Extras are one of the terms for, well, extra bits of writing. Different authors approach them in different ways. It can be bits cut out of the final work, or it can be a treat for readers. It can be things the author had to write to figure out how something in the main novel/novella/whatever went. Often it’s more than one of these at once. 

Some authors never share these. Some of us (hi, that’s me), share more. 

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Up for a 2024 reading challenge?

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It’s late December, which means it’s also the time when various sites post their reading challenges. If you’re doing one in 2024, here’s a guide to which of my books might fit particular categories. (If you’re doing a challenge not listed here, and other people can join in, send me a link and I’ll add it!) You might also want to check out my post about summer reading challenges from the summer of 2023.

The two challenges I’m pulling from for this post are the Book Riot’s Read Harder 2024 challenge and the 2024 PopSugar Reading Challenge. They have some overlapping categories, so I’m going to note which challenge applies, and the books I’ve written that might apply.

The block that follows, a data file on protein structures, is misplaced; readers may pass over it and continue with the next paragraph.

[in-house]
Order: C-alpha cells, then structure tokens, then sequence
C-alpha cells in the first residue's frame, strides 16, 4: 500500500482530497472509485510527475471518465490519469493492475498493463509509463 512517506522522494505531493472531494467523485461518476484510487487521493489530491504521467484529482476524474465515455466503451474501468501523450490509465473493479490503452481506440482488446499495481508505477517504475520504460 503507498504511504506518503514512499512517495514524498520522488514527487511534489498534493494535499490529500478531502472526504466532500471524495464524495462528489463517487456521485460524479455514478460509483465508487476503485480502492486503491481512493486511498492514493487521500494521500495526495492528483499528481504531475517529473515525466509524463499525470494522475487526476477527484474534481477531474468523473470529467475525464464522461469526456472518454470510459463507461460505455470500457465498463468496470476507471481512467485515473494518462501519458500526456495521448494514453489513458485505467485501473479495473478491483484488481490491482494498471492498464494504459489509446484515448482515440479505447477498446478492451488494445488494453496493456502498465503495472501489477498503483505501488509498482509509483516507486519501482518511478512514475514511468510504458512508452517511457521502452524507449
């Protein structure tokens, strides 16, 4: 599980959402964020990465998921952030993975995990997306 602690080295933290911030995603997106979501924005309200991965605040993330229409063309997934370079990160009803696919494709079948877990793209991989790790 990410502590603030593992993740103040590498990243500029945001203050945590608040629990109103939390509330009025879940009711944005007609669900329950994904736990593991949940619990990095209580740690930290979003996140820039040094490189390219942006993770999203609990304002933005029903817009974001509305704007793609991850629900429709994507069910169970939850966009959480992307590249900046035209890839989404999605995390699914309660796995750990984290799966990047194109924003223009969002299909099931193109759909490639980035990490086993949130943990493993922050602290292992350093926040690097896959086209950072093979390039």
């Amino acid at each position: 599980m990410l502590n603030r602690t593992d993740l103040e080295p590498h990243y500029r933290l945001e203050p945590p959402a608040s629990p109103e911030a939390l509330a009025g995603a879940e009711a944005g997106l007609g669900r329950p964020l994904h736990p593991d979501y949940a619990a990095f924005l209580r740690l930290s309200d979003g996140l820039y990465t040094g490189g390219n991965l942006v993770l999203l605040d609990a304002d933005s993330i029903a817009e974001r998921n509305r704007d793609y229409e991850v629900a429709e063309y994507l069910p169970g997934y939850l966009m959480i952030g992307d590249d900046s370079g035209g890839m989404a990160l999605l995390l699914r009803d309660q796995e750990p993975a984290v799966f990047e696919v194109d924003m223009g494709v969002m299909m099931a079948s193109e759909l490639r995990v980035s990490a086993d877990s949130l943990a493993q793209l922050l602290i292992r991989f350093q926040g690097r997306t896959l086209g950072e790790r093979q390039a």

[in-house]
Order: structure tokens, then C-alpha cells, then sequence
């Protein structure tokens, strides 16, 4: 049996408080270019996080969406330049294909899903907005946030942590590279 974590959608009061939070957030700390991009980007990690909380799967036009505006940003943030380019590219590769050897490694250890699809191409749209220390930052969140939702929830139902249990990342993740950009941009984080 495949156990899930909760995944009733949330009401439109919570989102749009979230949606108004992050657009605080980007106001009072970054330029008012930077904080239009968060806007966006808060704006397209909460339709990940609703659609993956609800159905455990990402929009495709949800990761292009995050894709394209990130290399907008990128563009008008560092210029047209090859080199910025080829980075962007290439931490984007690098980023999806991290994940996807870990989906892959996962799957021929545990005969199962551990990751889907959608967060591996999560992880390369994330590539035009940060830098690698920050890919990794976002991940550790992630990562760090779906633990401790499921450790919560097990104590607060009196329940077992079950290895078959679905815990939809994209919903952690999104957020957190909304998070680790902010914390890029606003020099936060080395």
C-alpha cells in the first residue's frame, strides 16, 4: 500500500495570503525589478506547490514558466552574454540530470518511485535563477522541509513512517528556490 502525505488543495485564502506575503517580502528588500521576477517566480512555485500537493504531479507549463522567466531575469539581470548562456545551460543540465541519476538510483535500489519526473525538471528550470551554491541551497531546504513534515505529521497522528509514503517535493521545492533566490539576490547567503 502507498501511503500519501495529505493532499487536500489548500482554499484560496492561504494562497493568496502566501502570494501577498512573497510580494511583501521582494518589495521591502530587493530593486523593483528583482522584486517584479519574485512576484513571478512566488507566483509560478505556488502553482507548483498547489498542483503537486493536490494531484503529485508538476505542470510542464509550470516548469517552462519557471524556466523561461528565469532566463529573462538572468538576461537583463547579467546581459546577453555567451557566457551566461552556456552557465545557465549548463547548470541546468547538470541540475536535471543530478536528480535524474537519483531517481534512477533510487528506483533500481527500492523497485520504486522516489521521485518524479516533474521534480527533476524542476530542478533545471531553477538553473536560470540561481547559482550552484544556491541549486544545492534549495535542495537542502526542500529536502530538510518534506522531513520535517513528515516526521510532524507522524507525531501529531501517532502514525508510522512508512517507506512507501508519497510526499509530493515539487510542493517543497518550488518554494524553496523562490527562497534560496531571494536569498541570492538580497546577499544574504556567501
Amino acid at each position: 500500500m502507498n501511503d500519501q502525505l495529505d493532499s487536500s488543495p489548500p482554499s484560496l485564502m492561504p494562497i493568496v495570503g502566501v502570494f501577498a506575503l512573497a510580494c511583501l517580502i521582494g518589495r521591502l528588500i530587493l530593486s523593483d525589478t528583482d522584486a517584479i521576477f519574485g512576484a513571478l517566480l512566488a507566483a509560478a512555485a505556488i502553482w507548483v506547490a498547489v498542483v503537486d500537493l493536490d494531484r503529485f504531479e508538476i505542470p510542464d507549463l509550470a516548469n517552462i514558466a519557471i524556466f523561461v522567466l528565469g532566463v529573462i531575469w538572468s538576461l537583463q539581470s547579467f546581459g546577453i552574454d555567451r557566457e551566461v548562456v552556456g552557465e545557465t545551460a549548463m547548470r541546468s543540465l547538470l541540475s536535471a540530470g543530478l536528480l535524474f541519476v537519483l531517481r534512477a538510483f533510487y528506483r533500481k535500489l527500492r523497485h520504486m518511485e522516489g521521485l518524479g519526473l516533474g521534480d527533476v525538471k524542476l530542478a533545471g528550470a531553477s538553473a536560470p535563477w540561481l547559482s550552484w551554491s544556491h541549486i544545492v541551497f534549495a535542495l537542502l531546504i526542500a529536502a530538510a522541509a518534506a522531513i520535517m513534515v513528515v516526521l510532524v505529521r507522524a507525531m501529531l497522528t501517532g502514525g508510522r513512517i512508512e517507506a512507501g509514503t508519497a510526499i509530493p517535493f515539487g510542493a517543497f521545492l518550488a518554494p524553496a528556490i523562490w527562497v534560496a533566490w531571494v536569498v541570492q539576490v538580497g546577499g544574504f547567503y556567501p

Copy of Best Foot Forward standing upright with leather bound books stacked behind it. The cover has a deep red background with map markings in a dull purple. Two men in silhouette stand, looking up at a point in the top left. An astrology chart with different symbols picked out takes up the left side of the image, with glowing stars curving up to the title.
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Three Graces is here!

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As the war in Europe comes to an end in April of 1945, there’s finally a bit of time and space for Lizzie Carillon to work on an old mystery – what exactly brought about the death of the brother and sister in law she never met. Three Graces is about friends using their skills, what happens as war ends, and what it means to find justice in a community.

In 1922, Delphina and Temple Carillon died within days of each other, leaving Temple’s younger brother Geoffrey as Lord. Over the years, he’s figured out the cause of death – direct action by Albion’s Council. In 1935, he got more information about what brought them to that point. But no one’s known what started the whole awful problem. 

Lizzie brings in her friends – Alysoun Edgarton and Thesan Wain – hoping that the three of them might make some progress and get some answers. 

I loved getting a chance to spend more time with all three, and there are a couple of other tidbits tucked in here about how various other people are coming to terms with the Second World War and its events.